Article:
Studies show that reaching out to leads within an hour of them contacting you makes you seven times likelier to have meaningful conversations, and up to 50% of sales go to the vendor who responded first. There’s also a tenfold decrease in your odds of making contact with a lead if you wait more than five minutes to reach out after they submit a web form.
Whether it’s from clients, management, or themselves, salespeople are under a lot of pressure to perform faster when it comes to their sales process. We live and work in a fast-paced, “want it now” culture that can feel overwhelming at times. Sometimes there’s only one solution to closing more deals, and that’s to SLOW DOWN!
Don't Rush Needs Analysis
At The Center for Sales Strategy (CSS), we often work with salespeople that are frustrated with their sales productivity. They feel that activity isn’t moving in the right direction, and closed business is at a standstill. As we dive-in, we often realize the issue is simple; salespeople are moving through the sales process much too quickly. They’re rushing the needs analysis and then presenting what they have to offer without uncovering desired business results from the prospect in order to move the process forward.
After acknowledging this breakdown in the sales process, the seller can change their approach dramatically by:
- Becoming more relaxed during the needs analysis phase
- Taking time to actively listen to prospects and learn how to solve their needs
Not only will this help uncover desired business results, but they also notice prospects are more at ease. When prospects are relaxed, their demeanor changes and they begin to open up more so that the salesperson can uncover more detailed information. They’re uncovering real needs and leaving with an assignment instead of trying to close the deal before they truly understood how they could help them.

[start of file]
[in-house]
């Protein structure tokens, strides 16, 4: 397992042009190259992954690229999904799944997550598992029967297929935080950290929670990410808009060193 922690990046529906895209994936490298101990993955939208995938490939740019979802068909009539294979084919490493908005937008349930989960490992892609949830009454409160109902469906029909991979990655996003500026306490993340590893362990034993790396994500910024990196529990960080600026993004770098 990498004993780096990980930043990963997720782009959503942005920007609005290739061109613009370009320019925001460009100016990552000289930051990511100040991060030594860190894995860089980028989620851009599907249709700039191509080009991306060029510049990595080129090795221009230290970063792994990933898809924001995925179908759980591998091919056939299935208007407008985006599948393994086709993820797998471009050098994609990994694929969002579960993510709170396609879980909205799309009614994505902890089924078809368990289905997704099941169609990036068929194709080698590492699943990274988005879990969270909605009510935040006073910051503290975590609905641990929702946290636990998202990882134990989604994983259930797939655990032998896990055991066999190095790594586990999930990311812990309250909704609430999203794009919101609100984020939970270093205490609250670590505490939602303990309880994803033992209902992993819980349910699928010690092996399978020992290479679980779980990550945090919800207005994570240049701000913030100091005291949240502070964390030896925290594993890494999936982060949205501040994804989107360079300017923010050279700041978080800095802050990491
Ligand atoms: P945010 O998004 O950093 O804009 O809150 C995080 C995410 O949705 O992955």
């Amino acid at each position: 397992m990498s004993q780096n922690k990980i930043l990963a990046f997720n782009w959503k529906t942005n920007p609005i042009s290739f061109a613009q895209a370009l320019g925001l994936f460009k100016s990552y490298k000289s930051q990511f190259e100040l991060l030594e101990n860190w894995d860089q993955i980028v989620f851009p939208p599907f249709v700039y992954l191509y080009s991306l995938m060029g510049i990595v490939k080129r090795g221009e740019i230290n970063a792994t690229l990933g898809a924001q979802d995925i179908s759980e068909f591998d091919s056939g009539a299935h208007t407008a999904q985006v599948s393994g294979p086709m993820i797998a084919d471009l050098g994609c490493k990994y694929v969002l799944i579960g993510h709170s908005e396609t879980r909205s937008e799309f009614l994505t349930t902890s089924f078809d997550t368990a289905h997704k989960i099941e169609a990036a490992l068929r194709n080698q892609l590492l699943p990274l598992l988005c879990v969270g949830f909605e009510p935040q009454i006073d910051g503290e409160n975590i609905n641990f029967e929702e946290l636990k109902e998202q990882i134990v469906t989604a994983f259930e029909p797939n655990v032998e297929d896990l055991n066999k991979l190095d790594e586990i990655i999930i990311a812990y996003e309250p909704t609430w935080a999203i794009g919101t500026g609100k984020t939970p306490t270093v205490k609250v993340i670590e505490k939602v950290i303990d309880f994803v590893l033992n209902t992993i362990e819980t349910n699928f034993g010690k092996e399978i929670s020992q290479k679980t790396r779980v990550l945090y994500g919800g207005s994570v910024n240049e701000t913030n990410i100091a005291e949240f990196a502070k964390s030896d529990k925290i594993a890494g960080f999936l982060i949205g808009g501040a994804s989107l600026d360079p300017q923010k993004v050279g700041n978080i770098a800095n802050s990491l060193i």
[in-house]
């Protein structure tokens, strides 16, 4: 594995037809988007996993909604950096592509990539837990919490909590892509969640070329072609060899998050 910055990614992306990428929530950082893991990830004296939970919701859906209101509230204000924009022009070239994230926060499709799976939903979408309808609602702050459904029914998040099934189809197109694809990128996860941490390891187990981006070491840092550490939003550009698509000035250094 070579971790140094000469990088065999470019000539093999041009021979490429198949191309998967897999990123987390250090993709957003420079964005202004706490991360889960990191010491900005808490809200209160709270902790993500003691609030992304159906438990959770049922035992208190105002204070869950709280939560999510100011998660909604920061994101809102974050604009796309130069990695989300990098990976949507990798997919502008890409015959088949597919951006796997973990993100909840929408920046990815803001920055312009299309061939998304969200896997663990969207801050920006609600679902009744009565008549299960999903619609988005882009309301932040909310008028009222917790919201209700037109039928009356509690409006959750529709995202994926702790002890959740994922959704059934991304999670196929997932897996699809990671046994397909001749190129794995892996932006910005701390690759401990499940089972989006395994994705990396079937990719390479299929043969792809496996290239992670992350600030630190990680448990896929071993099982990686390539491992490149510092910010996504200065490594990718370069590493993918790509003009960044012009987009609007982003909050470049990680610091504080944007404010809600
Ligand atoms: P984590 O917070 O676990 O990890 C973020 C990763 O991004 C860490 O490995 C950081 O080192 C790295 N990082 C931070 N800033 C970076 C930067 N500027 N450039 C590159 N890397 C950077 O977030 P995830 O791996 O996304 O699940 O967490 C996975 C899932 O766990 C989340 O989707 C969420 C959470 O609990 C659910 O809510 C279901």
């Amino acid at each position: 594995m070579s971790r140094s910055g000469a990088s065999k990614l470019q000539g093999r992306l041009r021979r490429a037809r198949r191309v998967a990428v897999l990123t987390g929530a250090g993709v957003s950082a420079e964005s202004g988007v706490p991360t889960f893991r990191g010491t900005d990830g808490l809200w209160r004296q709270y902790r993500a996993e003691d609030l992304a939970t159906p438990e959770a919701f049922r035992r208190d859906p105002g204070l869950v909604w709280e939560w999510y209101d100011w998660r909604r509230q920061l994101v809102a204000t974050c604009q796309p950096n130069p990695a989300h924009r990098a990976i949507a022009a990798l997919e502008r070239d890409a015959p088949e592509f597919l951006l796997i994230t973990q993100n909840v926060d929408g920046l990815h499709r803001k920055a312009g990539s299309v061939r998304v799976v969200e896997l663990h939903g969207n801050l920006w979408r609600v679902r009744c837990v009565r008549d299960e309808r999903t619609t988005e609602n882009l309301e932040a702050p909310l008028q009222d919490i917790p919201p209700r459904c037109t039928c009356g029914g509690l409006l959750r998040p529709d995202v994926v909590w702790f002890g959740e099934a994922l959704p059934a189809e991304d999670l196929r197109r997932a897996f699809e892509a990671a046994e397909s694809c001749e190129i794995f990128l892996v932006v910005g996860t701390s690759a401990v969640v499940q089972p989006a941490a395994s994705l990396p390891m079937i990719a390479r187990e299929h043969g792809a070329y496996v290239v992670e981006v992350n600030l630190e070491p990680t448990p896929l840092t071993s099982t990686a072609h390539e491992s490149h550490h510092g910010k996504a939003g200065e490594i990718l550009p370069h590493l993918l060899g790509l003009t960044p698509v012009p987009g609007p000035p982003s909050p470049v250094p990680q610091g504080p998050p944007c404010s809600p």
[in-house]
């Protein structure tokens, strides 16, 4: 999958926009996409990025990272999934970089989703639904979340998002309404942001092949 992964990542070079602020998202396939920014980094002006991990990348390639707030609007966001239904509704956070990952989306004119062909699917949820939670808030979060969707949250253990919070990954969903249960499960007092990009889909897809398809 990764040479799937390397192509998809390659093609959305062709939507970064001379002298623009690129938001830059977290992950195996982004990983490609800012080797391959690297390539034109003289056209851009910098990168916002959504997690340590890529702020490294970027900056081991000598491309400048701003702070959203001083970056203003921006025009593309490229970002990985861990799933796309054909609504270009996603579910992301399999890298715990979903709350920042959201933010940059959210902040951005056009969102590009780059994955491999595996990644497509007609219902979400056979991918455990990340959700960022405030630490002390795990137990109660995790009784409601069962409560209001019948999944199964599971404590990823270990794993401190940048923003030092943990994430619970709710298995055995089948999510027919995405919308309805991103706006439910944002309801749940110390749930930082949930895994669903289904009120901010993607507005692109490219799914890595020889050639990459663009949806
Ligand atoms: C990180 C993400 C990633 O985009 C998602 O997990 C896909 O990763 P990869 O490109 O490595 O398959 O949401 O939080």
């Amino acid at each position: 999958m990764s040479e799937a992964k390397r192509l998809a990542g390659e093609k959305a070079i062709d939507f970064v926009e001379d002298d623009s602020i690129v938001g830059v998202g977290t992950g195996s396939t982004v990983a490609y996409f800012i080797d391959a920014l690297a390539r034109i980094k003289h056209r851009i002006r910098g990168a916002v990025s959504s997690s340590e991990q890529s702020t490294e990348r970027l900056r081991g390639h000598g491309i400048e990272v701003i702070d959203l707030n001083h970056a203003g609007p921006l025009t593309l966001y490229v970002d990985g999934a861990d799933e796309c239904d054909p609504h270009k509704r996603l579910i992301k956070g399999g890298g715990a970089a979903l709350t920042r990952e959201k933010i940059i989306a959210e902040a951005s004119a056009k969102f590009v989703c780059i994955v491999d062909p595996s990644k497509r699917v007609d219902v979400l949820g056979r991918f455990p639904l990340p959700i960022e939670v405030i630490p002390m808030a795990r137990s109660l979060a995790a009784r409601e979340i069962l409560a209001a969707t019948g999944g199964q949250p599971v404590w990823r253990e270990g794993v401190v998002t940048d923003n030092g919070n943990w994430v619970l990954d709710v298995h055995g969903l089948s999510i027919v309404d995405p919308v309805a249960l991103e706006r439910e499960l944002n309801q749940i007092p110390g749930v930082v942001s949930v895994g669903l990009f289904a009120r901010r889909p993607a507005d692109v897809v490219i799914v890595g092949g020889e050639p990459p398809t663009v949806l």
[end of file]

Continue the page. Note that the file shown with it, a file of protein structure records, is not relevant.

Uncovering Desired Business Results
When you rush the process, the prospect feels it too. Take the time to ask the right questions and remember different types of questions lead to different conversations. Make sure the questions you ask will help to uncover the prospect or client’s desired business results.
Here are 6 quick tips to help uncover desired business results:
1. Ask questions informed by insights
Ask questions informed by what you have uncovered during your preparation. Don’t show up and ask questions that you can find the answers before the conversation. For example, “I have read about the impact of review sites and on-demand services on the home services business. I know you’re using Home Advisor and Thumbtack. Based on your experience, what would you say are the pros and cons of these sites?”
2. Start wide and then go narrow
You might start out with a wide question such as, “Is there an area of the business you expected stronger growth than you are seeing this year?” And then, based on their response, go narrow and ask, “Have you identified the top 2-3 things holding you back?”
3. Ask one question at a time
Complex questions are difficult to answer. It’s counter-productive to ask questions that are hard for the prospect to answer. Break down your more complicated questions to keep the conversation focused on discussing one question at a time.
4. Listen actively and take notes
You can’t be actively listening if you’re busy forming your next question while the prospect is still answering one. A combination of eye contact and taking notes is best. Allowing a short pause when the prospect stops talking gives you time to digest what they just said, and it gives the prospect time to think too.
5. Ask mostly open-ended questions
Most of your questions should be questions that can’t be answered with a simple yes or no. Open ended questions tend to lead the prospect or client to give more detail.
6. Ask closed-ended questions to narrow down
We say most of your questions should be open ended, but not all. At some point, you will want to use a few clarifying questions to confirm your understanding of what they said. Open-ended: “What have you found is the best way to layer your Social, so that it works in conjunction with your Search?” Closed-ended: “Do you feel like your Search and Social spending are working together effectively, so that 1 + 1 = 3?”
Slowing down the process to speed up the sale is something many of us need to remember from time to time. Following a sales process to uncover a prospect’s needs will help you develop a solution that the prospect will want, inevitably speeding up the sale.